Tiwa Savage’s performance at King Charles’s coronation evokes mixed reactions

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By Webdesk

Boro Town, Nigeria — When Abisoye Raji saw a post on Instagram that Nigerian singer Tiwa Savage would be performing at Prince Charles’ coronation at Westminster Abbey on May 6, she couldn’t contain her excitement.

“Crazy oh!” the 23-year-old operations manager at a Lagos-based startup shouted a Nigerian exclamation of surprise as she read from her phone at a public event. Nearby spectators looked at her curiously, but she continued to grin.

“I was very happy for her because to be invited to perform at the coronation of one of the most important monarchies in the world is amazing,” she told Al Jazeera with a smile. “It’s actually good to see Nigerians winning from top to bottom.”

Afrobeats superstar Savage will perform this Saturday alongside Katy Perry, Lionel Richie and other artists, including South African opera singer Pretty Yende, at the coronation ceremony of Britain’s King Charles III, who ascended the throne eight months ago following the Queen’s death ElizabethII.

The ceremony is officiated by the Archbishop of Canterbury, the highest cleric of the Church of England.

In Nigeria, which gained independence from British colonial rule in October 1960, the news was met with mixed reactions.

A colonial legacy

Savage, 43, a Grammy-nominated singer and songwriter who is also a British national, was at Buckingham Palace in March for an International Women’s Day reception held by Queen Consort Camilla.

Back in Nigeria, some of Savage’s compatriots like Raji believe her performance this weekend is a progressive spotlight for Afrobeats, arguably Nigeria’s biggest export since Nollywood movies.

But not everyone agrees.

Others have taken to social media to express their disappointment with the singer, calling her a hypocrite given Nigeria’s British colonial legacy.

Sophia Bambino, a fashion curator, is one of them. For the 23-year-old, it is absurd that any citizen aware of the effects of colonial history between Britain and Nigeria would accept to perform at the coronation ceremony.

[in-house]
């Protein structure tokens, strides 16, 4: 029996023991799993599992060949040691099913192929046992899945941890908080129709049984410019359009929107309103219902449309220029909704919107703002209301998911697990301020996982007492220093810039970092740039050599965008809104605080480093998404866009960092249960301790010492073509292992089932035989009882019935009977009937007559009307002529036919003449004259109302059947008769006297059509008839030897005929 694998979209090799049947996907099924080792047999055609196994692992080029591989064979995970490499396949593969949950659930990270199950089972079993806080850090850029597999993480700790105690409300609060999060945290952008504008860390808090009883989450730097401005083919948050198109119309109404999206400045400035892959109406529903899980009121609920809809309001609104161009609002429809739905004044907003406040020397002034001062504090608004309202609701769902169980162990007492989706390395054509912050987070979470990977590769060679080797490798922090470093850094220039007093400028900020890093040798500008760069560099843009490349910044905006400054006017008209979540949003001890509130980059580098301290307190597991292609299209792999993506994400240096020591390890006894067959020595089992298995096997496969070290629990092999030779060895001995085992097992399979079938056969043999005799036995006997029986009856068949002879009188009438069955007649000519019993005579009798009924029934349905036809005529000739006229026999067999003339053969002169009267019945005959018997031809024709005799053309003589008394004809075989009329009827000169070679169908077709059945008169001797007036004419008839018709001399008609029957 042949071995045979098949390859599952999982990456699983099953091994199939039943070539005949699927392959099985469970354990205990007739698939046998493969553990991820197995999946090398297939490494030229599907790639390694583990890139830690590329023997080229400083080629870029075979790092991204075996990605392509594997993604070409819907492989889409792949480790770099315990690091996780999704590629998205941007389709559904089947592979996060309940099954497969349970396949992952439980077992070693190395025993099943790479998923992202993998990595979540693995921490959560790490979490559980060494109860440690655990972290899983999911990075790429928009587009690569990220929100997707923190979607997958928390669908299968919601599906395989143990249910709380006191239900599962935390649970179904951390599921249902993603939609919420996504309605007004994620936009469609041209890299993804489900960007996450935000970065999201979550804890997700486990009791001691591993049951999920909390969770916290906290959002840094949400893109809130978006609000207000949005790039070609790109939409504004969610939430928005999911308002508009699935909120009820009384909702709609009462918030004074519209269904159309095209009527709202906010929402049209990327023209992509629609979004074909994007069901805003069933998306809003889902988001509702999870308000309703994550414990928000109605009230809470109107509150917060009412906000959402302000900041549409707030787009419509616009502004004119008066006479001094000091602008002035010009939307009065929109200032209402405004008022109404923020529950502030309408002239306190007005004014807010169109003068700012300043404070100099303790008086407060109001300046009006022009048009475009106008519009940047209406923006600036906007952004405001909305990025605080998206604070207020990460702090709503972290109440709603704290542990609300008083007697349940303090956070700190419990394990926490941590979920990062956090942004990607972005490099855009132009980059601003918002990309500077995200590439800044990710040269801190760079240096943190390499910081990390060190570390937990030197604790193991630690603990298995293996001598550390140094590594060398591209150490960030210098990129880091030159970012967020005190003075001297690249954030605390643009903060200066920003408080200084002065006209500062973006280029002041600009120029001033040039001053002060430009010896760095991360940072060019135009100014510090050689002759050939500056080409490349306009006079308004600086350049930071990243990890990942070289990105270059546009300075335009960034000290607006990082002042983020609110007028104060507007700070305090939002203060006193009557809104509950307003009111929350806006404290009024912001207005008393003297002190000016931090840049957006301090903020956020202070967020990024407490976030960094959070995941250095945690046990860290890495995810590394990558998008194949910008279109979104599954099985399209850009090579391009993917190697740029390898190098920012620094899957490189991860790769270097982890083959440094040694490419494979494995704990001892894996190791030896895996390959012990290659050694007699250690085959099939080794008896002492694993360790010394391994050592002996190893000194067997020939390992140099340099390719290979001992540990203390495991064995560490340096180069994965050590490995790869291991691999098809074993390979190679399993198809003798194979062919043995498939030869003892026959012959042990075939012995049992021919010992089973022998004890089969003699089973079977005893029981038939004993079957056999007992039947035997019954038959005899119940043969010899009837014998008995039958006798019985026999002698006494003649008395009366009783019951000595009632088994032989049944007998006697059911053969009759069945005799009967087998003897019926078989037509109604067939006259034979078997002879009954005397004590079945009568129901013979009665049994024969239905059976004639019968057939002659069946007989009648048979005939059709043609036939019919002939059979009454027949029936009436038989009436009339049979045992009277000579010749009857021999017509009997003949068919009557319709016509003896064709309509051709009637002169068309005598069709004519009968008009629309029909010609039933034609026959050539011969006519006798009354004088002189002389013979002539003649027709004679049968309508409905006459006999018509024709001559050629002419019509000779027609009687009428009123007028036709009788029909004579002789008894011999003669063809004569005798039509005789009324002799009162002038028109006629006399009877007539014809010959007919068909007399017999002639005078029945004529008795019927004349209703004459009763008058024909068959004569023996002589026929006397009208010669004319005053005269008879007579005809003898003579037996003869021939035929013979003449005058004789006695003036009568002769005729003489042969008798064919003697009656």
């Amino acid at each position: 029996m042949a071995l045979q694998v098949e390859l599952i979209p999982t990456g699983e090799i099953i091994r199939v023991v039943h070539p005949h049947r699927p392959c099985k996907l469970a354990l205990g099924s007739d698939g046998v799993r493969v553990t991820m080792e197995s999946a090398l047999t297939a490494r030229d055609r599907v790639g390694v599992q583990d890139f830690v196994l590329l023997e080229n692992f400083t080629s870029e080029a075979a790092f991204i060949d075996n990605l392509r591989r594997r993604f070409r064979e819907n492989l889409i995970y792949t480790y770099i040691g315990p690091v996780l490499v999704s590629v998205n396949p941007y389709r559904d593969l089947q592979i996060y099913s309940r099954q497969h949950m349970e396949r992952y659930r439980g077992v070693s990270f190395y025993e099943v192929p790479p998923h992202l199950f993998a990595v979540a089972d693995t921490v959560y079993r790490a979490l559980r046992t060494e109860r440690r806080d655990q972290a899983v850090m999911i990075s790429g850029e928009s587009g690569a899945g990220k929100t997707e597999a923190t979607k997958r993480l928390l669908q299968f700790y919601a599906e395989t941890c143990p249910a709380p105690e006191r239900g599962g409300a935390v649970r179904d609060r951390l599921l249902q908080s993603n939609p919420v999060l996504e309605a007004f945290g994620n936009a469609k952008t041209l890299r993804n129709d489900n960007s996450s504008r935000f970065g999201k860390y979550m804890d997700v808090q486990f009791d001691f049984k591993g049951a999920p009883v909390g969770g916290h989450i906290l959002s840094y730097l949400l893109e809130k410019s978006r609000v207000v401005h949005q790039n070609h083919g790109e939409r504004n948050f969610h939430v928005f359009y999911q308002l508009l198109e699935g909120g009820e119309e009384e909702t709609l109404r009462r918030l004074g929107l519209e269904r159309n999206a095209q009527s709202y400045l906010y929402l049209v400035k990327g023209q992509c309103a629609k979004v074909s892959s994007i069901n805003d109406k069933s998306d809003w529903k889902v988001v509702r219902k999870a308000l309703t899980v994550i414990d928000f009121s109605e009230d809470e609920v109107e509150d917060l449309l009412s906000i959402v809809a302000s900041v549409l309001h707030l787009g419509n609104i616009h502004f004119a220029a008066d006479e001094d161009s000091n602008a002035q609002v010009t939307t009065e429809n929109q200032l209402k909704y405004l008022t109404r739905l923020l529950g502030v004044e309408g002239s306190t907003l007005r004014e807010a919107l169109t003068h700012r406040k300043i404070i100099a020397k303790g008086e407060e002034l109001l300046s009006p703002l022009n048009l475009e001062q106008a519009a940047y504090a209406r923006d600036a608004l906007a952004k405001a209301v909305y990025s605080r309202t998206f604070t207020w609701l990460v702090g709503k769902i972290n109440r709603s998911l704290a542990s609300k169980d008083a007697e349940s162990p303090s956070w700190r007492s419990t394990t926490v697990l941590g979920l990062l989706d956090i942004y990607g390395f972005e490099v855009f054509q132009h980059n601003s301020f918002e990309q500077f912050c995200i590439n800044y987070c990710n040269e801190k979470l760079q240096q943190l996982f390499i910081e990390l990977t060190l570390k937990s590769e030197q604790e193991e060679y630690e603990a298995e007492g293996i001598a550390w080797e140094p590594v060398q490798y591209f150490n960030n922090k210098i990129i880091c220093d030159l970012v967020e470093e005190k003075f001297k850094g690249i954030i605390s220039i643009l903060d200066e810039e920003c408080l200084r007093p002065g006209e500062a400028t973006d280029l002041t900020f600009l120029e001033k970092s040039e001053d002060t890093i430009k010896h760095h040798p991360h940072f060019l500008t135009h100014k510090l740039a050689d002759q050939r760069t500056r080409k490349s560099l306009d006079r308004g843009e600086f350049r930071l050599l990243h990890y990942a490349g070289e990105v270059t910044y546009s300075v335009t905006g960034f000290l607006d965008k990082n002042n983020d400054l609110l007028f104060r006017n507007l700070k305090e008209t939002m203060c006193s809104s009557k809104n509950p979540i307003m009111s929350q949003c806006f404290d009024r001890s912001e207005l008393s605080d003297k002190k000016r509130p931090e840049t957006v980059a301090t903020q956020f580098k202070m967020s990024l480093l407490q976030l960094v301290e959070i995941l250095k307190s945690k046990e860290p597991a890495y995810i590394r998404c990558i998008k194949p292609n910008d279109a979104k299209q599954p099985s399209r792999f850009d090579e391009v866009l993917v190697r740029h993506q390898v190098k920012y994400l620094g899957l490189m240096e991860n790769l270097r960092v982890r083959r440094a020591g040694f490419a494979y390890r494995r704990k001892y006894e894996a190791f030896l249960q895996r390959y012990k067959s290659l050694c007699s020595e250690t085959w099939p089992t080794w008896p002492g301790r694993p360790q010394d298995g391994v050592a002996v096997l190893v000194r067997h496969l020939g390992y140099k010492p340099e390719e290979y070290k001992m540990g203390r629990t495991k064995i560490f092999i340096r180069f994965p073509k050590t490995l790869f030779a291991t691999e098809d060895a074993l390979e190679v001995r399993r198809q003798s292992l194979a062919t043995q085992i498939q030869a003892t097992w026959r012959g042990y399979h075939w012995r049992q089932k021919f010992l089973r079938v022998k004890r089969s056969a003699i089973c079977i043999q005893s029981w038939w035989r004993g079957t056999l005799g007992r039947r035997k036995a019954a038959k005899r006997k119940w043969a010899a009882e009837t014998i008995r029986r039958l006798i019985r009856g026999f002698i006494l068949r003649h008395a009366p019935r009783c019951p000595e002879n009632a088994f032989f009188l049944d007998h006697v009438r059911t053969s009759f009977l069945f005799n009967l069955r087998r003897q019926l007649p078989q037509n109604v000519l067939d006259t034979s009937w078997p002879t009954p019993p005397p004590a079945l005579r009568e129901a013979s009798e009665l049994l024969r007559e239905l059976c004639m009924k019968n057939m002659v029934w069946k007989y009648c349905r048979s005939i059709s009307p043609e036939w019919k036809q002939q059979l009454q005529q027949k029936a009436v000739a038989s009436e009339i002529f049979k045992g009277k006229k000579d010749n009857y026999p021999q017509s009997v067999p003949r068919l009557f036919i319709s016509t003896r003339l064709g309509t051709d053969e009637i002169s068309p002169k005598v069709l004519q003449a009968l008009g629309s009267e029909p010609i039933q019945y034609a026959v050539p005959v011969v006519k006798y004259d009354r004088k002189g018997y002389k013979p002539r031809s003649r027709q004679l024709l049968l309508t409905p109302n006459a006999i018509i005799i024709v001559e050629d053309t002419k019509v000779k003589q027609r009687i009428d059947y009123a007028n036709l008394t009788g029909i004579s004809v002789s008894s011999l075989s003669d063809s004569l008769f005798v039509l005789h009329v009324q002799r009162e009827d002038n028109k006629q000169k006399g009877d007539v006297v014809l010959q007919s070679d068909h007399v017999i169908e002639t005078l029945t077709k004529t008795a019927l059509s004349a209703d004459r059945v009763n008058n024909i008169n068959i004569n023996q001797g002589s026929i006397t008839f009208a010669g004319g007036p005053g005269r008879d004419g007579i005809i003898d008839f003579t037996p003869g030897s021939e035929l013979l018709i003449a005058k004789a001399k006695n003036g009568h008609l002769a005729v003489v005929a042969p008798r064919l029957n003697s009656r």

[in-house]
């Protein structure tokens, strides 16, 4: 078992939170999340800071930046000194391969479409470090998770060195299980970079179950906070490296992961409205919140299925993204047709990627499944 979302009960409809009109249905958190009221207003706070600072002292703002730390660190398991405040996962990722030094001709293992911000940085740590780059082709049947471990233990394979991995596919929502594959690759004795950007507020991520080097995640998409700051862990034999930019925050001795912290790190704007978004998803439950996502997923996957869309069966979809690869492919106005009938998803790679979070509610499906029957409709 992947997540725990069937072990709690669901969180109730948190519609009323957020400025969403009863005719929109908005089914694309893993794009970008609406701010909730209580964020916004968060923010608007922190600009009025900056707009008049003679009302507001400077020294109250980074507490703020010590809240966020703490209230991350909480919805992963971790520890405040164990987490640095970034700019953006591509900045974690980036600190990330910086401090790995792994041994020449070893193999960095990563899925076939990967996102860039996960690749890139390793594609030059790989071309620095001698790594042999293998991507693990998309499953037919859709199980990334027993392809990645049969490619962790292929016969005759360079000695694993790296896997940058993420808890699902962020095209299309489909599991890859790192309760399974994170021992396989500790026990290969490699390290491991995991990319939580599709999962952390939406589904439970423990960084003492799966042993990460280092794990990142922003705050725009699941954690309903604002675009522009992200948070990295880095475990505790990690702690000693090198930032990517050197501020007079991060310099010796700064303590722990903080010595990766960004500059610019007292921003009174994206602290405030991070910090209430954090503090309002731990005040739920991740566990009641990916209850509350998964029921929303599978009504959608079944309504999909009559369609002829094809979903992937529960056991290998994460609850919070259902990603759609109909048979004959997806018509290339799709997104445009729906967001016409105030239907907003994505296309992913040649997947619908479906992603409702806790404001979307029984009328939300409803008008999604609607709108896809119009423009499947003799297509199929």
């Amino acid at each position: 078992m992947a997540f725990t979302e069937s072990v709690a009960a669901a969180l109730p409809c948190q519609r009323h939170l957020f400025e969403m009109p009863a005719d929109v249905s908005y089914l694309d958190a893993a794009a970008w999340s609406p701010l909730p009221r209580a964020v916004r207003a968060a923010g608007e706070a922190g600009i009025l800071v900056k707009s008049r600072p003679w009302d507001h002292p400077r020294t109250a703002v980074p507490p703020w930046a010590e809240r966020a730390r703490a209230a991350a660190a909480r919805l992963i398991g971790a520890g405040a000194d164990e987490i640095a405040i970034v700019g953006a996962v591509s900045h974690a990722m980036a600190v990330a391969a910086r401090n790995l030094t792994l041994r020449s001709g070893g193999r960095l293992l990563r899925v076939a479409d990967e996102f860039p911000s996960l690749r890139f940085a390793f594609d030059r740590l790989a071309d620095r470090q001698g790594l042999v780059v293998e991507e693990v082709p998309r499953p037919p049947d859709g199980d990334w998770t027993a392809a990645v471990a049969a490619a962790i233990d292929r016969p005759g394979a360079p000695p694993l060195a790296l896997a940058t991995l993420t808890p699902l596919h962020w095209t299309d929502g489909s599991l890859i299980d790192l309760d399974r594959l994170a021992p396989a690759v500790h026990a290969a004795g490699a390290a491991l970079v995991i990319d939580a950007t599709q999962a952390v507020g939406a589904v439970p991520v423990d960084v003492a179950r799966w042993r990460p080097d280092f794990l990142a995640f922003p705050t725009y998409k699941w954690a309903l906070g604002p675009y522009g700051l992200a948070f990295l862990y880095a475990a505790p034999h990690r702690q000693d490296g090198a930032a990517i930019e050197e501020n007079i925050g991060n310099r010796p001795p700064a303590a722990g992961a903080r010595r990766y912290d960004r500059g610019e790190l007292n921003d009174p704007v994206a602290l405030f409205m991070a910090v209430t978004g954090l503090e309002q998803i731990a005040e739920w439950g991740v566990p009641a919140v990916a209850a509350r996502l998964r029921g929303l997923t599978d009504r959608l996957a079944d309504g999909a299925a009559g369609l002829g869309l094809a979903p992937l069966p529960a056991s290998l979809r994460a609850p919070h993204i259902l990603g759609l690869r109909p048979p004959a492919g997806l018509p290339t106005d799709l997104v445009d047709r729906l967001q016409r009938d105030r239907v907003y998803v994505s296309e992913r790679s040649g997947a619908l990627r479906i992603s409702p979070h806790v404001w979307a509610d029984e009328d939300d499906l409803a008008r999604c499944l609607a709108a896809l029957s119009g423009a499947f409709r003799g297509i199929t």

“I don’t know what it is, but Nigerians never seem to want to stop being involved with people who have colonized and oppressed them for years,” she said. “Let’s also not forget how British colonization exploited the religion and ethnic identity of Nigerians, causing them to abandon some customs and culture.”

Can Savage ‘save their image’?

Rolling Stone magazine has reported that multiple artists, including Adele, Ed Sheeran, Harry Styles and Robbie Williams, declined invitations to play at the coronation.

And for some Nigerians, Savage should have followed suit.

“It is very embarrassing… that the Crown wants to use an African female artist who is not their first or second choice to somehow salvage their image,” Lagos-based writer Innocent Chizaram tweeted.

Experts say Nigeria’s long history of political, economic and cultural exchange makes it impossible to disconnect completely.

“The UK’s Nigerian diaspora is one of the largest in the world and is an important part of both cosmopolitan British and Nigerian culture,” said Ikemesit Effiong, head of research at Lagos-based geopolitical risk consultancy SBM Intelligence. “For better or worse and despite the complexities of Anglo-Nigerian history, the ties binding both countries remain significant and will remain so for the foreseeable future.”

For Oladokun Peter, a juju musician from Lagos, fans may have their say, but it shouldn’t stop the artist from making decisions they feel comfortable with.

“Even people who are elected to defend our nationalism and our sovereignty don’t do that,” he told Al Jazeera. “So why stop the artist from making some money because other artists refused to do it?”

Music as a service

Joey Akan, publisher of Nigerian music newsletter Afrobeats Intelligence, said the performance was simply an artist providing a service like other service providers.

“We somehow feel that musicians provide a social good and not a corporate commercial product like cooking or something else,” he told Al Jazeera. “If Tiwa Savage runs a restaurant and King Charles decides to eat there for his coronation after-party, will you tell her to chase him out of the restaurant?”

If colonial history really mattered, he said, Nigerians wouldn’t pay huge sums to the UK government to move or study there.

For others, Nigeria’s current cultural and soft-power status is enough to form a new relationship with the UK to showcase African talent on Western platforms and send the message that the continent can hold its own in the pantheon of emerging global culture.

“If the UK recognizes that by inviting Nigerian creatives, we should use these opportunities to make definitive statements about who we are, what our history is and what we represent in the modern age,” said Effiong.

Meanwhile, Raji can’t wrap her head around the reasons why Tiwa Savage should have refused to perform – like other artists.

“She is a global artist and if they were to invite her, why can’t she? What does this have to do with colonization?” she asked.

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